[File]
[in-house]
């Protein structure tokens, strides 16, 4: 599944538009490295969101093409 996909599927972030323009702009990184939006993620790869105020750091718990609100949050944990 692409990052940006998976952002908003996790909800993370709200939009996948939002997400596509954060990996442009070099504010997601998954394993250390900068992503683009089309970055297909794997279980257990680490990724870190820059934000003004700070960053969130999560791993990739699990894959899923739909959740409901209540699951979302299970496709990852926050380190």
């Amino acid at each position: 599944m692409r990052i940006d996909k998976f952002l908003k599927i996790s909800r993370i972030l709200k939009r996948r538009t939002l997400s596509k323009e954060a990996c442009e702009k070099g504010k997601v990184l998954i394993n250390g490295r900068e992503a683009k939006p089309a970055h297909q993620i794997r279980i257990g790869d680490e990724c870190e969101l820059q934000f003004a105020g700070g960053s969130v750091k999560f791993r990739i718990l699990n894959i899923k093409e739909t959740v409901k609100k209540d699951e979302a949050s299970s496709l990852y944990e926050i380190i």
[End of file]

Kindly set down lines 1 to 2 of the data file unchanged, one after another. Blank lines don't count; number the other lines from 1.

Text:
[in-house]
């Protein structure tokens, strides 16, 4: 599944538009490295969101093409 996909599927972030323009702009990184939006993620790869105020750091718990609100949050944990 692409990052940006998976952002908003996790909800993370709200939009996948939002997400596509954060990996442009070099504010997601998954394993250390900068992503683009089309970055297909794997279980257990680490990724870190820059934000003004700070960053969130999560791993990739699990894959899923739909959740409901209540699951979302299970496709990852926050380190």